Ashtangayoga, Ashtanga-yoga, Aṣṭāṅgayoga: 4 definitions
Ashtangayoga means something in Hinduism, Sanskrit, Marathi. If you want to know the exact meaning, history, etymology or English translation of this term then check out the descriptions on this page. Add your comment or reference to a book if you want to contribute to this summary article.
The Sanskrit term Aṣṭāṅgayoga can be transliterated into English as Astangayoga or Ashtangayoga, using the IAST transliteration scheme (?).
Purana and Itihasa (epic history)Source: archive.org: Puranic Encyclopedia
Aṣṭāṅgayoga (अष्टाङ्गयोग).—Yama, Niyama, Āsana, Prāṇāyāma, Pratyāhāra, Dhyāna, Dhāraṇā and Samādhi. Yama. That which prevents the yogīs from doing prohibited things. Ahiṃsā, Satya, Asteya, Brahmacarya and Aparigraha are yamas. (See full article at Story of Aṣṭāṅgayoga from the Puranic encyclopaedia by Vettam Mani)Source: Cologne Digital Sanskrit Dictionaries: The Purana Index
Aṣṭāṅgayoga (अष्टाङ्गयोग).—Consists of āsana, prāṇarodha, pratyāhāra, dhāraṇā, dhyāna, samādhi, together with yamas and niyamas.*
- * Viṣṇu-purāṇa 104. 24-25.
The Purana (पुराण, purāṇas) refers to Sanskrit literature preserving ancient India’s vast cultural history, including historical legends, religious ceremonies, various arts and sciences. The eighteen mahapuranas total over 400,000 shlokas (metrical couplets) and date to at least several centuries BCE.
Shaktism (Shakta philosophy)Source: academia.edu: The Śāradātilakatantra on Yoga
Aṣṭāṅgayoga (अष्टाङ्गयोग) is explained by Lakṣmaṇadeśika in his 11th-century Śaradātilaka as yoga consisting of eight limbs, listed as:
Thus they are identical with those found in the Yogasūtras of Patañjali (2.29). However, while the Yogasūtras list five yamas and five niyamas (2.30, 2.32), the Śaradātilaka lists ten each (7–9ab).
Shakta (शाक्त, śākta) or Shaktism (śāktism) represents a tradition of Hinduism where the Goddess (Devi) is revered and worshipped. Shakta literature includes a range of scriptures, including various Agamas and Tantras, although its roots may be traced back to the Vedas.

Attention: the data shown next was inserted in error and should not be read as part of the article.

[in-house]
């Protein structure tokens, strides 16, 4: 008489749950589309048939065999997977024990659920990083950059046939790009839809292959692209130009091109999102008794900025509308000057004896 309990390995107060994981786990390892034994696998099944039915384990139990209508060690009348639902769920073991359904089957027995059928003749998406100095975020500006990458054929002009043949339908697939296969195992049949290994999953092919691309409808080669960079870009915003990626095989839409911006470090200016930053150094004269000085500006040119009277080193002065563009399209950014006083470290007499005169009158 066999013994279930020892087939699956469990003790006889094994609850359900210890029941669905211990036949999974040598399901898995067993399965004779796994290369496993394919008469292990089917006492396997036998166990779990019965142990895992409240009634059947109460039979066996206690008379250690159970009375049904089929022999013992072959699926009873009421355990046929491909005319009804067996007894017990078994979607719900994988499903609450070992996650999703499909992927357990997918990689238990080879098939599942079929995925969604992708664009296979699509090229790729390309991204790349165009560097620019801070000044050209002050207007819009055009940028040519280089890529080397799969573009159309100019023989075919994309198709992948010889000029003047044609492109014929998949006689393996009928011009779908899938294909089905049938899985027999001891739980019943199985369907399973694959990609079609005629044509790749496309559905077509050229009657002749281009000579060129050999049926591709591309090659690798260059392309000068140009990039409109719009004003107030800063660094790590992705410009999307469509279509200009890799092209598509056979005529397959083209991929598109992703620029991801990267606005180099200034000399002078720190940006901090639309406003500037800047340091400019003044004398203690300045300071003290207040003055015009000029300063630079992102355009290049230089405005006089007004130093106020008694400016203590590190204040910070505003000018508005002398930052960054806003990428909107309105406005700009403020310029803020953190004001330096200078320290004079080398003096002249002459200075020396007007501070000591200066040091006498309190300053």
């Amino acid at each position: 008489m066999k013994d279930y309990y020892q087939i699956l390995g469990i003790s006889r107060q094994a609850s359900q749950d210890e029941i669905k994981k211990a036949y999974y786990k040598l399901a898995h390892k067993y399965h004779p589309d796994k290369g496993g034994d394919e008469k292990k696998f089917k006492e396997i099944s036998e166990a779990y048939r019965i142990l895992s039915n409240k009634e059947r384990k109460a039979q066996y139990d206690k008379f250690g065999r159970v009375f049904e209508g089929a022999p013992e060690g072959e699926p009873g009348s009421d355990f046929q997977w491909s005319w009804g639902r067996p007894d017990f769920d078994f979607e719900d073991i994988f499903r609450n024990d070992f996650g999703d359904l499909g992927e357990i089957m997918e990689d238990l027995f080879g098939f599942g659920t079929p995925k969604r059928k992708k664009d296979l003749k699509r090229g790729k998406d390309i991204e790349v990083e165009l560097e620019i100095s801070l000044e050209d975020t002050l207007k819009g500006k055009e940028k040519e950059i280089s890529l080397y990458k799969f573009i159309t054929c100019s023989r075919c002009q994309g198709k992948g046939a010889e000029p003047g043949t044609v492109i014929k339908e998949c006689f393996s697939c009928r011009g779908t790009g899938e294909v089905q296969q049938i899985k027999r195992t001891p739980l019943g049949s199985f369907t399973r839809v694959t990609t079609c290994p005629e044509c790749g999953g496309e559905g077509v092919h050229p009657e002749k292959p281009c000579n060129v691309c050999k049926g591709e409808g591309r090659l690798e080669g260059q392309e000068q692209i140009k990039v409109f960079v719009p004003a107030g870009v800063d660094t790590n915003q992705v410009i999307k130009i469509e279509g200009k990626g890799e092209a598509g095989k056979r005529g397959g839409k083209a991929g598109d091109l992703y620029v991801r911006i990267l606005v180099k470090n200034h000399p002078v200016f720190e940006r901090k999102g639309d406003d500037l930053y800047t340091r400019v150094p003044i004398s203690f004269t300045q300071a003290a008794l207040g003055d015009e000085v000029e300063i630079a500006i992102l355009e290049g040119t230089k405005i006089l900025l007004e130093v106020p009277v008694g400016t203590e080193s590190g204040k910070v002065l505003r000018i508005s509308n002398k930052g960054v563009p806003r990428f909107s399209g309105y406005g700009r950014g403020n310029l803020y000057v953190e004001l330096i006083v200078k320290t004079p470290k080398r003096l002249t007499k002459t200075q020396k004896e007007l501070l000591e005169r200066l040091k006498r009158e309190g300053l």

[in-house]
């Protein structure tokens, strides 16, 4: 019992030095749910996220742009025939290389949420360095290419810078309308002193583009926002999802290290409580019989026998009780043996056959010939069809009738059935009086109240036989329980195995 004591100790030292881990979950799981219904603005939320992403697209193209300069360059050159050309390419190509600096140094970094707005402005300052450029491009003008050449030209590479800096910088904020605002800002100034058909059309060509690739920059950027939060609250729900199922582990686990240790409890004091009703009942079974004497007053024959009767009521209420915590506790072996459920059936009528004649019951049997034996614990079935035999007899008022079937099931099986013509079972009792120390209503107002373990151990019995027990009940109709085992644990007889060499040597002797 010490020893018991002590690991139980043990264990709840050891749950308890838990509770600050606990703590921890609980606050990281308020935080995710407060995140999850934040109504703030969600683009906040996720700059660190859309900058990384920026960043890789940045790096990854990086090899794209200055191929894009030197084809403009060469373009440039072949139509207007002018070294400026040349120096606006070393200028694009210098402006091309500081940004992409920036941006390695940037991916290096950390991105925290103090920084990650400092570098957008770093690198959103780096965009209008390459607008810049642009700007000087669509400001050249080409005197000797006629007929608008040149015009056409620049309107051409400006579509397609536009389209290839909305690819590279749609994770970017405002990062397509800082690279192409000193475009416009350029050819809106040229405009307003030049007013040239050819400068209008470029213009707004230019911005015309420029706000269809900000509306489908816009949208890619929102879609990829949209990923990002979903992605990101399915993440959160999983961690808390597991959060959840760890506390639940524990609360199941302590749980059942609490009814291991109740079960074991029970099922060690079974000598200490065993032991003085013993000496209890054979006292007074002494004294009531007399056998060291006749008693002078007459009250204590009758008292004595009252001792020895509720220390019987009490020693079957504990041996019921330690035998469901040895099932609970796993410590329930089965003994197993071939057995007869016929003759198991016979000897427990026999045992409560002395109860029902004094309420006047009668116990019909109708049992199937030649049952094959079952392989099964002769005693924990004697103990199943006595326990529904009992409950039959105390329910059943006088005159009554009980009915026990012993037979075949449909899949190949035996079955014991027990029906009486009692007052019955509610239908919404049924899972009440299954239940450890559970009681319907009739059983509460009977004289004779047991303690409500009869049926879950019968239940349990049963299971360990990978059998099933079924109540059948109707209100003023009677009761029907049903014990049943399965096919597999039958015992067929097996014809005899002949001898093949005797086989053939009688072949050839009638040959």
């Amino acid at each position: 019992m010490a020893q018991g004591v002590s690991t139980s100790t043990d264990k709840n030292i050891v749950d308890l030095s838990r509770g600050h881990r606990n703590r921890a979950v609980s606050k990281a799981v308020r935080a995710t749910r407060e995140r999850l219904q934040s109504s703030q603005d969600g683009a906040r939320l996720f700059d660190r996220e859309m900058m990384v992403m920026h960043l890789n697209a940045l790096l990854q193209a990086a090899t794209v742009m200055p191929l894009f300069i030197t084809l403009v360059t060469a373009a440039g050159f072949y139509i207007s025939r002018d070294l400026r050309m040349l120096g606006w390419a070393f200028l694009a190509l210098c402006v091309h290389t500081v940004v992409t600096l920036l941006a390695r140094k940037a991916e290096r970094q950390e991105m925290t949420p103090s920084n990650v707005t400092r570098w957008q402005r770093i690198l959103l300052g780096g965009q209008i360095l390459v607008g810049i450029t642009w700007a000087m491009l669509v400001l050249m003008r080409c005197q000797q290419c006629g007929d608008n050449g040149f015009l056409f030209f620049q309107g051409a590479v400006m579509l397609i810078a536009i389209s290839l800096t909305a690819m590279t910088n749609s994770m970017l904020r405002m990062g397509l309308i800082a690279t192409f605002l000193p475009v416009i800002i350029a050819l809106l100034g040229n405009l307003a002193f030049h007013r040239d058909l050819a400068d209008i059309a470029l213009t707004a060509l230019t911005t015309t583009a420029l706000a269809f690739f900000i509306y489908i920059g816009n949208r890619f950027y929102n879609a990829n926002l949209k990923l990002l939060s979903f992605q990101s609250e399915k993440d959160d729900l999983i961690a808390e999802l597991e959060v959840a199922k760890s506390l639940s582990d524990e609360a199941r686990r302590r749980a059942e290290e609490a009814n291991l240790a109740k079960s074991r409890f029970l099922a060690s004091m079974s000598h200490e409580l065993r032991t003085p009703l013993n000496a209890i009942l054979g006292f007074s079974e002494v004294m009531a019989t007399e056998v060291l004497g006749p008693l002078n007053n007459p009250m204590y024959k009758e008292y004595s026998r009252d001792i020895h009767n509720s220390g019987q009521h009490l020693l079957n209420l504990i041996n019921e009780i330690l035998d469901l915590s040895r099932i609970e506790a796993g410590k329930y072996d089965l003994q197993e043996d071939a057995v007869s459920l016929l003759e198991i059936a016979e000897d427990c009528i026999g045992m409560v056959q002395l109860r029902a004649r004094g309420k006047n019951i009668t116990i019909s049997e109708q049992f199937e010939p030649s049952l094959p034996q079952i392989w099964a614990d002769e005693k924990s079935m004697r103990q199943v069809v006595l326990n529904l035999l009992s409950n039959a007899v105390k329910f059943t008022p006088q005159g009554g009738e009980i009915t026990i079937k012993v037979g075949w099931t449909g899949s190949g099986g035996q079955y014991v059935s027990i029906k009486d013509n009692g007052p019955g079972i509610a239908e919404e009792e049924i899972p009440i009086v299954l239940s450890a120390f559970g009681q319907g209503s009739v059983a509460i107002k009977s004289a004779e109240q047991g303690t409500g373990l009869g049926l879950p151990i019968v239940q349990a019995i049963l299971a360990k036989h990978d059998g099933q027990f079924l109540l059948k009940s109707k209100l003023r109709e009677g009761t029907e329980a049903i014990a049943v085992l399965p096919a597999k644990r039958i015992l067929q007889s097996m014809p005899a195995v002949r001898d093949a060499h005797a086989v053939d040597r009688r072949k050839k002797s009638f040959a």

Vaishnavism (Vaishava dharma)Source: Pure Bhakti: Bhagavad-gita (4th edition)
Aṣṭāṅgayoga (अष्टाङ्गयोग) refers to “eightfold yoga process, consisting of yama (control of the mind and senses), niyama (following rules and regulations of yoga practice), āsana (bodily postures), prānāyama (breath control), pratyāhāra (withdrawal of the mind from sensory perception), dhāraṇā (steadying the mind), dhyāna (meditation) and samādhi (trance)”. (cf. Glossary page from Śrīmad-Bhagavad-Gītā).Source: Pure Bhakti: Bhajana-rahasya - 2nd Edition
Aṣṭāṅgayoga (अष्टाङ्गयोग) refers to:—The yoga system consisting of eight parts: yama (the process of controlling the senses), niyama (restrain of the senses), āsana (bodily postures), prāṇāyāma (breath control), pratyāhāra (withdrawal of the mind from sensory perception), dhāraṇā (steadying the mind), dhyāna (meditation) and samādhi (deep and unbroken absorption on the Lord in the heart). (cf. Glossary page from Bhajana-Rahasya).
Vaishnava (वैष्णव, vaiṣṇava) or vaishnavism (vaiṣṇavism) represents a tradition of Hinduism worshipping Vishnu as the supreme Lord. Similar to the Shaktism and Shaivism traditions, Vaishnavism also developed as an individual movement, famous for its exposition of the dashavatara (‘ten avatars of Vishnu’).
Languages of India and abroad
Marathi-English dictionarySource: DDSA: The Molesworth Marathi and English Dictionary
aṣṭāṅgayōga (अष्टांगयोग).—m S Yoga or Austere devotion in its eight branches or modes. See the eight under aṣṭavidhasamādhi. Ex. aṣṭāṅgayōgābhyāsēṃ || citta nirmaḷa hōya āpaisēṃ ||
Marathi is an Indo-European language having over 70 million native speakers people in (predominantly) Maharashtra India. Marathi, like many other Indo-Aryan languages, evolved from early forms of Prakrit, which itself is a subset of Sanskrit, one of the most ancient languages of the world.
See also (Relevant definitions)
Search found 14 books and stories containing Ashtangayoga, Astangayoga, Ashtanga-yoga, Aṣṭāṅgayoga, Aṣṭāṅgayōga, Aṣṭāṅga-yoga, Aṣṭāṅga-yōga, Astanga-yoga; (plurals include: Ashtangayogas, Astangayogas, yogas, Aṣṭāṅgayogas, Aṣṭāṅgayōgas, yōgas). You can also click to the full overview containing English textual excerpts. Below are direct links for the most relevant articles:
Bhajana-Rahasya (by Srila Bhaktivinoda Thakura Mahasaya)
Text 13 < [Chapter 1 - Prathama-yāma-sādhana (Niśānta-bhajana–śraddhā)]
Text 9 < [Chapter 2 - Dvitīya-yāma-sādhana (Prātaḥ-kālīya-bhajana)]
Text 3 < [Chapter 3 - Tṛtīya-yāma-sādhana (Pūrvāhna-kālīya-bhajana–niṣṭhā-bhajana)]
Śrī Hari-bhakti-kalpa-latikā (by Sarasvati Thkura)
Shrimad Bhagavad-gita (by Narayana Gosvami)
Verse 4.28 < [Chapter 4 - Jñāna-Yoga (Yoga through Transcendental Knowledge)]
Verses 5.27-28 < [Chapter 5 - Karma-sannyāsa-yoga (Yoga through Renunciation of Action)]
Verse 13.25 < [Chapter 13 - Prakṛti-puruṣa-vibhāga-yoga]
Vivekachudamani (by Shankara)
Brihad Bhagavatamrita (by Śrīla Sanātana Gosvāmī)
Verse 2.7.145 < [Chapter 7 - Jagad-ānanda: The Bliss of the Worlds]
Verse 2.5.180 < [Chapter 5 - Prema: Love of God]
Verse 2.7.14 < [Chapter 7 - Jagad-ānanda: The Bliss of the Worlds]
A History of Indian Philosophy Volume 3 (by Surendranath Dasgupta)